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PEcAn Project

 
PEcAn Archive

Archive

Note: This is an archive

See www.pecanproject.org to keep up with ongoing research.

This IDEALS archive provides a repository for older versions of PEcAn. Information about ongoing research is available at our website, www.pecanproject.org, where more recent versions of the software and demonstrations of the web-interface can be found. Current stable versions of the code and virtual machines can be downloaded from NCSA, and current development code is available from GitHub.

Introduction

The Predictive Ecosystem Analyzer (PEcAn) is an integrated ecological bioinformatics toolbox (LeBauer et al, 2013) which consists of: 1) a scientific workflow system to manage the immense amounts of publicly-available environmental data and 2) a Bayesian data assimilation system to synthesize this information within state-of-the-art ecosystems models. This project is motivated by the fact that many of the most pressing questions about global change are not necessarily limited by the need to collect new data as much as by our ability to synthesize existing data. This project seeks to improve this ability by developing a framework for integrating multiple data sources in a sensible manner.

The output of the data assimilation system will be a regional-scale high-resolution estimate of both the terrestrial carbon cycle and plant biodiversity based on the best available data and with a robust accounting of the uncertainties involved. The workflow system will allow ecosystem modeling to be more reproducible, automated, and transparent in terms of operations applied to data, and thus ultimately more comprehensible to both peers and the public. It will reduce the redundancy of effort among modeling groups, facilitate collaboration, and make models more accessible the rest of the research community.

PEcAn is not itself an ecosystem model, and it can be used to with a variety of different ecosystem models; integrating a model involves writing a wrapper to convert inputs and outputs to and from the standards used by PEcAn. Currently, PEcAn supports the Ecosystem Demography model (ED2, Medvigy et al 2009), SIPNET (Sacks et al., 2005), and BioCro (Miguez et al, 2012).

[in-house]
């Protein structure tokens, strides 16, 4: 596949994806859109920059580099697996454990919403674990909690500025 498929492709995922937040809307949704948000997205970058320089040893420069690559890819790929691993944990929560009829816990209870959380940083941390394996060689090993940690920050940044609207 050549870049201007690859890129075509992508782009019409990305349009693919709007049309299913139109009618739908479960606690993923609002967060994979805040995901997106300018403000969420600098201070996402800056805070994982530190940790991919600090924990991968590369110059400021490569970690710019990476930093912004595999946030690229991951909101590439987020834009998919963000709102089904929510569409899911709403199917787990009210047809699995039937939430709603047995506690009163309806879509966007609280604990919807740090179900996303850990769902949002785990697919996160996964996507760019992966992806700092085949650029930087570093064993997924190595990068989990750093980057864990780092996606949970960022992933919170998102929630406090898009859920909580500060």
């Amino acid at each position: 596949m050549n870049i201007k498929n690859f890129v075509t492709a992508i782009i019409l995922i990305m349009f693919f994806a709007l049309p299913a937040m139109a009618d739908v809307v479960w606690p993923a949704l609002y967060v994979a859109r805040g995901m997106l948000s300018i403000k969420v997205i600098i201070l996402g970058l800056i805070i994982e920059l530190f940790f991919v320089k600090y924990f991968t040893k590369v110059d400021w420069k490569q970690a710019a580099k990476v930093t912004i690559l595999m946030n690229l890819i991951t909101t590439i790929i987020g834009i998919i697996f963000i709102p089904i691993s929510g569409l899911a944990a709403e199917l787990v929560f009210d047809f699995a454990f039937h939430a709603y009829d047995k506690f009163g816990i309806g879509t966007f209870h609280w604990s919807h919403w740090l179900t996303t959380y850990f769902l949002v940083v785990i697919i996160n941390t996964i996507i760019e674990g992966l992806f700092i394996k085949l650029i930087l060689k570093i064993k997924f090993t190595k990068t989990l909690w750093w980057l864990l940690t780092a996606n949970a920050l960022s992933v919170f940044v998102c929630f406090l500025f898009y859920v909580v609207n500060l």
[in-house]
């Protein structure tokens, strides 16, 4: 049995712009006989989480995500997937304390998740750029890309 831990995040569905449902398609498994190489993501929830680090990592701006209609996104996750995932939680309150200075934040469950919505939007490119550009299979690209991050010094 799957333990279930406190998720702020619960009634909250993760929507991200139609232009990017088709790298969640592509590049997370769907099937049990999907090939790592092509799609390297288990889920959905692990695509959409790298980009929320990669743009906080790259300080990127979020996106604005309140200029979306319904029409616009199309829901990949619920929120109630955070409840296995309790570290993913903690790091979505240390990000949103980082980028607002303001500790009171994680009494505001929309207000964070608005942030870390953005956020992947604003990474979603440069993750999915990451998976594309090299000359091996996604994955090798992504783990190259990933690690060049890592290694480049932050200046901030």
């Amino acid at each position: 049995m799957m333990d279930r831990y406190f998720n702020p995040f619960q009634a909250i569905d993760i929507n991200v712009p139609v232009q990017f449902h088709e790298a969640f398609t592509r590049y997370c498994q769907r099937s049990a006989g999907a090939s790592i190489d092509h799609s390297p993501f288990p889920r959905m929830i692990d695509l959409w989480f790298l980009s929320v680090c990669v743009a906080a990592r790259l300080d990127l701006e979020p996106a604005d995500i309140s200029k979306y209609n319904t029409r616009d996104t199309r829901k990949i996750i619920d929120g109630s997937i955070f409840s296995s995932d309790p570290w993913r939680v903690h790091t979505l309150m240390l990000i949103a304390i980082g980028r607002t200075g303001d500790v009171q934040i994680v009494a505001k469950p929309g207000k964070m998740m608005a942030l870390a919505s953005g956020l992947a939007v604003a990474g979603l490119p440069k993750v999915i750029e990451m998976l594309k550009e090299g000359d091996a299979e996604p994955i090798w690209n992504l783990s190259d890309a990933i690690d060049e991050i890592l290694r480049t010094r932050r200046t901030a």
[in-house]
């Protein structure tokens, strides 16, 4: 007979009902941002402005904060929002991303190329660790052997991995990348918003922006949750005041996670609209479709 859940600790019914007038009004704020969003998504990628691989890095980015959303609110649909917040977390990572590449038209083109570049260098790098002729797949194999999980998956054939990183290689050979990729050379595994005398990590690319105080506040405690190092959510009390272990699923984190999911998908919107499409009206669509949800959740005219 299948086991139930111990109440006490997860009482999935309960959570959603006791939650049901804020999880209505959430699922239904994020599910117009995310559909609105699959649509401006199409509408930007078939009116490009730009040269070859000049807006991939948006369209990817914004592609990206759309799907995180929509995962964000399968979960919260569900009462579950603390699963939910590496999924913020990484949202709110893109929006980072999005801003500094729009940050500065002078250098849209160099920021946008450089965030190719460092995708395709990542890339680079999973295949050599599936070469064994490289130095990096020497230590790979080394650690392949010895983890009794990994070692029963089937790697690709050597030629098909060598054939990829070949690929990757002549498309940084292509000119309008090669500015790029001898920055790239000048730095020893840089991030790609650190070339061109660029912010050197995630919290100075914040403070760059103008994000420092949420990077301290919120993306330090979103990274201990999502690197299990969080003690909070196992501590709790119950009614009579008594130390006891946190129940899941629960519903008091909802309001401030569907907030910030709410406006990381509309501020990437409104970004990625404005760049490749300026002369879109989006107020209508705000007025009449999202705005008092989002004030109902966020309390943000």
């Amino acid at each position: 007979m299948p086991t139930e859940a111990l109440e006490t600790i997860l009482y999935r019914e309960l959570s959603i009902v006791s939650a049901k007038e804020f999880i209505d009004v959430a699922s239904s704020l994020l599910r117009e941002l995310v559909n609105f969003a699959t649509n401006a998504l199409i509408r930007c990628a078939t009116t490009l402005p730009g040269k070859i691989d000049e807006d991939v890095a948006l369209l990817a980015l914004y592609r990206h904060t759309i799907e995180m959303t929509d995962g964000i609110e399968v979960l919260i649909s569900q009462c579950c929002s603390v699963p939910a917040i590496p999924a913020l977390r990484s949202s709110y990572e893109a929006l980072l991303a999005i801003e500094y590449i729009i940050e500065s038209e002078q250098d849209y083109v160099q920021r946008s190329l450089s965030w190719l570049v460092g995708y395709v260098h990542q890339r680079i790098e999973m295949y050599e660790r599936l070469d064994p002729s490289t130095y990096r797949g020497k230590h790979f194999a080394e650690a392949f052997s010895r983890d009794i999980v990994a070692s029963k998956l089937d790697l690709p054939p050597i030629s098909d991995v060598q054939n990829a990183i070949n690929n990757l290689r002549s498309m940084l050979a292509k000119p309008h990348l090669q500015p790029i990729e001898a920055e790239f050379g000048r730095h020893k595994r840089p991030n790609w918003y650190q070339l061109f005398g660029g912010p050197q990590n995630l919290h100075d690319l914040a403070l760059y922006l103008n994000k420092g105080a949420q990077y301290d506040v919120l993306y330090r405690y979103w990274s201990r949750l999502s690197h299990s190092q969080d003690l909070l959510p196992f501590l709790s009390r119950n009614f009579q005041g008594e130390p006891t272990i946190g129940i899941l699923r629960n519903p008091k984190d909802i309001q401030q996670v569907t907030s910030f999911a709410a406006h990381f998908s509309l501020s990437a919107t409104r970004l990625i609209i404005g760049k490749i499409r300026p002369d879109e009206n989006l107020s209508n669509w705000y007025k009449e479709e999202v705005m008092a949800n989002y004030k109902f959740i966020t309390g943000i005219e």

Demonstration

This system allows you to experiment and create simulations using PEcAn, ED, SIPNET, BioCro and BETYdb. The first page will allow for selection of a site where the simulation will run at. The BETY database contains data for both the local system as well as data on the illinois ebi servers (ebi-cluster and ebi-forecast). Only those sites with data on the local system can be run. After selecting a site and entering the date range for the simulation, PEcAn will take over and set up and execute the selected model. Once the model is finished it will allow you to create graphs with the results of the simulation as well as download the results. It is also possible to see all past experiments and simulations.

This machine uses the BETY database (LeBauer et al, 2010) for the trait data and the PEcAn analyzer.

For any questions about the research behind this demonstration or about the system itself, please contact Michael Dietze at dietze(at)bu.edu or David LeBauer at dlebauer@illinois.edu

Acknowledgements

This material is based upon work supported by the Energy Biosciences Institute and the National Science Foundation under Grant No. 1062547 and 1062204. Any opinions, findings, and conclusions or recommendations expressed in this material are those of the author(s) and do not necessarily reflect the views of the National Science Foundation. PEcAn is a collaboration among research groups at the Energy Biosciences Institute at the University of Illinois, the Department of Earth And Environment at Boston University, the Image Spatial Data Analysis group at NCSA, and the Department of Atmospheric & Oceanic Sciences at the University Wisconsin-Madison.

BETY-db is a product of the Energy Biosciences Institute at the University of Illinois at Urbana-Champaign. We gratefully acknowledge the great effort of other researchers who generously made their own data available for further study.

References

  • LeBauer, D., Wang, D., Richter, K., Davidson, C., & Dietze, M. C. (2012). Facilitating feedbacks between field measurements and ecosystem models. Ecological Monographs.
  • Medvigy, D., S. C. Wofsy, J. W. Munger, D. Y. Hollinger, and P. R. Moorcroft. 2009. “Mechanistic scaling of ecosystem function and dynamics in space and time: Ecosystem Demography model version 2”. Journal of Geophysical Research 114:121.
  • LeBauer, D., D. Wang, M. Dietze, 2010. “Biofuel Ecophysiological Traits and Yields Database Version 1.0.”, Energy Biosciences Institute, Urbana, IL
  • Miguez, F. E., Maughan, M., Bollero, G. A., & Long, S. P. (2012). Modeling spatial and dynamic variation in growth, yield, and yield stability of the bioenergy crops Miscanthus x giganteus and Panicum virgatum across the conterminous United States. GCB Bioenergy.
  • Sacks, W. J., Schimel, D. S., Monson, R. K., & Braswell, B. H. (2005). Model‐data synthesis of diurnal and seasonal CO2 fluxes at Niwot Ridge, Colorado. Global Change Biology, 12(2), 240-259.

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